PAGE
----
The Journey to Data Center Journalist


Rich Miller knew the importance of data centers the first time he set foot in one.

 

Announcer: Welcome to Not Your Father’s Data Center. A podcast brought to you by Compass Datacenters. We build for what’s next. Now, here’s your host, Raymond Hawkins.

Raymond Hawkins: Welcome to another edition of Not Your Father’s Data Center. I’m your host, Raymond Hawkins, and Rich Miller is our guest today. Rich, thank you for joining us.

Rich Miller: You’re very welcome, Raymond. I’m glad to be here.

Raymond Hawkins: Rich, founder and editor of Data Center Frontier. And Rich and I are recording on Thursday, June the 3rd. Just to give everybody orientation as we continue to vaccinate the planet and come out of the pandemic that we’re sure one or two of you have heard about over the last year, year and a half. So Rich, if you don’t mind, let’s dive right in and love to hear a little bit about you. Your name is I think synonymous with the data center industry.

Raymond Hawkins: So I’ve been in technology for my entire career and came to the data center side about eight years ago. And when people told me, “Hey, when you start to read about this industry, you should read this Data Center Frontier, or you should read this, or you should read that.” I saw your name literally my first day in the business. So I’d love to hear a little bit about you, how you got in the space. And then we’ll talk about the history of covering this space, if you don’t mind. So, born and raised, where are you from? Give us all that. Let’s listen and learn a little bit about you.

Rich Miller: Sure. So I’ve been in the data center industry about 20 years. I worked in the newspapers for 18 years before that. So I’ve had a lengthy career in media and in technology. And it’s been interesting to see the changes in both industries and how they’ve affected one another. Obviously, covering this industry and the way that the world has changed over the last 20 to 25 years, there’s been an amazing transition going on. And it’s interesting how your career and your life experience prepares you for the way these opportunities that emerge. And that was definitely a big part of my story. You asked about beginnings, I have spent most of my adult life in New Jersey. I was born and grew up initially in the Washington DC area. My wife considers me a short time Jersey resident, because I’ve only been living here since I was 14. But I wasn’t that interested in technology early on in fact, but I was very interested in writing and in news.

Rich Miller: That was something that was important in my house growing up. I grew up in, as I mentioned, in the Washington area in the early 1970s. So, we got The Washington Post on our doorstep every morning and it read Woodward and Bernstein over breakfast. And so engagement in news and issues and really an appetite for understanding issues in depth has been part of my experience from the early going. My dad worked in satellite communications, which has been an interesting technology background. And my mom was a librarian and one of the world’s most active readers. So from very early on, I’ve been reading and exposed to the ways in which technology can change our world. Well, after we moved to New Jersey, my dad worked at a satellite station where they would broadcast early content from folks like TBS and Turner media.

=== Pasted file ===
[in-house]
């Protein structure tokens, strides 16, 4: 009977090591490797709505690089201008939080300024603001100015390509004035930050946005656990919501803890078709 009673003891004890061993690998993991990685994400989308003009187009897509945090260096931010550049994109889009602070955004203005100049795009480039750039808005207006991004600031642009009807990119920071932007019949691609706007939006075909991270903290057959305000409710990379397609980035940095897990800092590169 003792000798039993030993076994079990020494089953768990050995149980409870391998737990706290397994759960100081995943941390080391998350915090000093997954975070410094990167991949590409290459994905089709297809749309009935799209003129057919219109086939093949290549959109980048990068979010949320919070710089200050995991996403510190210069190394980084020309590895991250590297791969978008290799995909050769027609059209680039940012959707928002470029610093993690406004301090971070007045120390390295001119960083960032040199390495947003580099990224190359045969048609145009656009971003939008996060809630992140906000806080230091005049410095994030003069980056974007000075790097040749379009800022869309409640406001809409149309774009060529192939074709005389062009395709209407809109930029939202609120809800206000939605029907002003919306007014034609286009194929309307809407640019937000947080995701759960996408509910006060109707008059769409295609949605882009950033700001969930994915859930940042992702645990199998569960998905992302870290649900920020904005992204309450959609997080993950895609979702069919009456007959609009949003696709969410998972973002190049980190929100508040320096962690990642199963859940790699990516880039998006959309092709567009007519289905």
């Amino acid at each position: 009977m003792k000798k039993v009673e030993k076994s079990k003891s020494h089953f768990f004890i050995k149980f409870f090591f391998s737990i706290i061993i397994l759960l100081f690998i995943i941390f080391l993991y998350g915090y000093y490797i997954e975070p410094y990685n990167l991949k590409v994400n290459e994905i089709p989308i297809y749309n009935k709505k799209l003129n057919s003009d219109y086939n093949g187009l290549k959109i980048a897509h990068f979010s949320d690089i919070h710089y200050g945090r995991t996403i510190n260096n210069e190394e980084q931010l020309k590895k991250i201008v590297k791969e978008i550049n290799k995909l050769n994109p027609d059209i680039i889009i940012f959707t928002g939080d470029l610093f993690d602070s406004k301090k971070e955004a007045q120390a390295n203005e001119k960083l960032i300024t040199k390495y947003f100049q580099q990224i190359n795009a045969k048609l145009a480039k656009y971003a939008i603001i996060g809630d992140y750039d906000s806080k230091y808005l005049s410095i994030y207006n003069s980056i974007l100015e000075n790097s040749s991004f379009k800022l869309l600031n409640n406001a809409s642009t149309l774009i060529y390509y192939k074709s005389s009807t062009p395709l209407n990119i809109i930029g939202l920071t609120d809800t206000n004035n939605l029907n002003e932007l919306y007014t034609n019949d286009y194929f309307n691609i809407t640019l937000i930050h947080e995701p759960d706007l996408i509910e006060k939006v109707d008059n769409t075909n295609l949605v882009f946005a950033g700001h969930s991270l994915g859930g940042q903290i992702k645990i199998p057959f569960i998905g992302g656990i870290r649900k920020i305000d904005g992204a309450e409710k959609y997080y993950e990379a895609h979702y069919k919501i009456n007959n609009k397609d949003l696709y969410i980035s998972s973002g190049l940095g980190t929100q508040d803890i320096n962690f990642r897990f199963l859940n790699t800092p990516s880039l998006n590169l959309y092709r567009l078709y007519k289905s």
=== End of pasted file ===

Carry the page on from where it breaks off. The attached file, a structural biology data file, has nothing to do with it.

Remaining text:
Rich Miller: ESPN was one of their early clients back when they were still just a small cable network in Connecticut. And HBO, in fact was another early customer. We’ve been able to see the way that technology can transform the world and turns fairly small and modest news operations and information businesses into global phenomenons. So after that I went to school at Rutgers. And my passion in working at the school newspaper in my early newspapers jobs, is I was a sports writer. Which is tremendous training for just about everything else in journalism because you learn interviewing, you learn to work on a deadline.

Raymond Hawkins: Daily deadline.

Rich Miller: Because there’s nothing… A daily deadline. The immediacy of having to cover a night game and having to file a story in 15, 20 minutes and be able to get it on deadline. Because one of the things we learned, is if the newspaper comes out in the morning and you don’t have the score from last night and the story to go with it, you are missing the boat. And that was the days too, where if you were on the road, when I was in school at Rutgers and covering events, we’d have to file stories using TRS-80, the little Trash-80 semi laptops.

Raymond Hawkins: It’s Trash-80 from Tandy.

Rich Miller: Exactly.

Raymond Hawkins: Dial-up modem. Dial-up mode.

Rich Miller: 300 modem. And we would use acoustic couplers and a payphone to file our stories.

Raymond Hawkins: Yes.

Rich Miller: And so I’d be doing that in an airport. And I kid with you that the-

Raymond Hawkins: On a monochrome screen that nobody would even recognize today. It was probably blue or gray.